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Brews & Views Bulletin Board Service * Brews and Views Archive 2011 * Archive through March 01, 2011 * Yeast and health < Previous Next >

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Tex Brewer
Advanced Member
Username: Texbrewer

Post Number: 647
Registered: 03-2004
Posted From: 216.203.59.252
Posted on Thursday, February 24, 2011 - 10:57 pm:   Edit Post Delete Post View Post/Check IP    Ban Poster IP (Moderator/Admin only)

My wife has a new doctor who says she needs to cut back on/cut out yeast and products that promote yeast. Says yeast in the gut can get out of hand and cause health problems. That means alcohol, malt, vinegar, white flour/sugar, bread, and other things (like home brew, obviously). I am suspicious of this. I've never heard that consuming yeast is problem for normal people. Many people take yeast as a supplement. Is that suddenly a bad thing? Some people, esp. women, do get yeast infections, and it can be related to excessive and repeated use of antibiotics (does not apply to my wife).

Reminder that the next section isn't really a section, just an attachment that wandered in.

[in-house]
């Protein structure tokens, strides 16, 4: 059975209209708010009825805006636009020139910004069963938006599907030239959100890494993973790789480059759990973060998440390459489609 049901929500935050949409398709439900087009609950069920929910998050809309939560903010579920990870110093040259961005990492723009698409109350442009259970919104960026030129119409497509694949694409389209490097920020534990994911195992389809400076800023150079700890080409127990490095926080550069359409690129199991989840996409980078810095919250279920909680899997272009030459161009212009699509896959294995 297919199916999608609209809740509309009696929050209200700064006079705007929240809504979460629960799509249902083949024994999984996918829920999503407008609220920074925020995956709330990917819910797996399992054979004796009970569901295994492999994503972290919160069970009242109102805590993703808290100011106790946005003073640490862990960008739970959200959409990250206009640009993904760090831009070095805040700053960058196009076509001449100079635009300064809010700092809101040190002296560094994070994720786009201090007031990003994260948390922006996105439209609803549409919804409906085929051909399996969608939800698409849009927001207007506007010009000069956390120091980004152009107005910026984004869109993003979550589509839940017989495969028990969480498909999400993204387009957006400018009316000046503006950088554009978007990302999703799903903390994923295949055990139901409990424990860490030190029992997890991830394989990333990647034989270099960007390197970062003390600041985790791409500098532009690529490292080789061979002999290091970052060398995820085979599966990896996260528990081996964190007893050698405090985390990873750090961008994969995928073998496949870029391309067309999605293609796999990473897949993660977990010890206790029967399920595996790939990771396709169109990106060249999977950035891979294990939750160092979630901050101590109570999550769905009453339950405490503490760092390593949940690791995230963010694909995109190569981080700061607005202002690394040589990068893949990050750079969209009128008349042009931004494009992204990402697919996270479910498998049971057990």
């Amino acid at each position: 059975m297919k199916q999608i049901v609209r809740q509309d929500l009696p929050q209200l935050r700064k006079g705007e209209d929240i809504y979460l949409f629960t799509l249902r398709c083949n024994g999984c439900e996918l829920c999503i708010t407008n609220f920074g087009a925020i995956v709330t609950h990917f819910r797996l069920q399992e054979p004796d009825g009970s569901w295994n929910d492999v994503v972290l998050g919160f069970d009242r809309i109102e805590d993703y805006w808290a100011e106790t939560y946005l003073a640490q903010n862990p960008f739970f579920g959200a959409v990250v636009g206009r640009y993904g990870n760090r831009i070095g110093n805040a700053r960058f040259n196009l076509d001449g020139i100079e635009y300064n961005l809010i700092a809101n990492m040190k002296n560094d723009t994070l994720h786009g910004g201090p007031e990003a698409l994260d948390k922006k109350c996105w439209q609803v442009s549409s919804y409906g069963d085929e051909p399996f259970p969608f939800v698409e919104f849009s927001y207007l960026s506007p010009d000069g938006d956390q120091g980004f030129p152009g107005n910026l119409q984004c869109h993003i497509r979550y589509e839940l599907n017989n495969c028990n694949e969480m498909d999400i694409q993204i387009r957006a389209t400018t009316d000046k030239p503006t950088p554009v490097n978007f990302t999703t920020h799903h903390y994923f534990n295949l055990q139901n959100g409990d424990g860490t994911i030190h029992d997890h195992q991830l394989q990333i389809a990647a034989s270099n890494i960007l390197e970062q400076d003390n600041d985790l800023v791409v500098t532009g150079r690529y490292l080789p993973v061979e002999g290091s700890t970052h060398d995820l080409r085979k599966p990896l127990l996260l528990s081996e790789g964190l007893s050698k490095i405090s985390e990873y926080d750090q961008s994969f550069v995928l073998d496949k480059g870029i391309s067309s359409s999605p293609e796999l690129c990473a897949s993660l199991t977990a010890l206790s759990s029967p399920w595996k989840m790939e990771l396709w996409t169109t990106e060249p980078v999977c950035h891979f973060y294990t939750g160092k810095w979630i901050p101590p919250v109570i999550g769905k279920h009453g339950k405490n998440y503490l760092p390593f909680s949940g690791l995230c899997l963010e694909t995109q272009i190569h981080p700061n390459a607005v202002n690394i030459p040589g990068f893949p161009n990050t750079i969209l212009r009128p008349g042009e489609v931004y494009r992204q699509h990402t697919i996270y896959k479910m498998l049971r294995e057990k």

What collective wisdom do we have on eliminating yeast from the diet?
 

Brad On Bass
Junior Member
Username: August_west

Post Number: 40
Registered: 11-2010
Posted From: 72.88.50.88
Posted on Thursday, February 24, 2011 - 11:12 pm:   Edit Post Delete Post View Post/Check IP    Ban Poster IP (Moderator/Admin only)

I knew a guy who got bad yeast infections on his feet and claimed that food/drink with yeast, especially beer, exacerbated the problem. That's but one data point.

Our guts are an entire ecosystem of microflora in themselves, and the balance within is extremely complex. If I had to guess I would venture to say that an imbalance in bacteria levels was more to blame for "out of hand" yeast growth than actual consumption of yeast. The use of antibiotics can be detrimental because antibiotics don't differentiate between helpful and harmful bacteria and can throw this balance out of whack by making way for more harmful and opportunistic strains.

One of the main benefits of gut microflora is fermentation of non-digestible energy sources, so from a home-brew standpoint I would say it's not a problem.
 

mikel
Intermediate Member
Username: Mikel

Post Number: 298
Registered: 02-2001
Posted From: 166.232.167.97
Posted on Thursday, February 24, 2011 - 11:22 pm:   Edit Post Delete Post View Post/Check IP    Ban Poster IP (Moderator/Admin only)

I am not a doctor but I believe the yeast they are referring to is Candida. People who have candida imbalances do indeed need to stop eating foods that promote candida. Basically any form of sugars or simple/refined carbohydrates. My understanding is that it's not problematic to eat brewing yeast itself as that won't promote candida. It's the sugar in the diet and elevated overall sugars and simple/refined carbohydrate diets.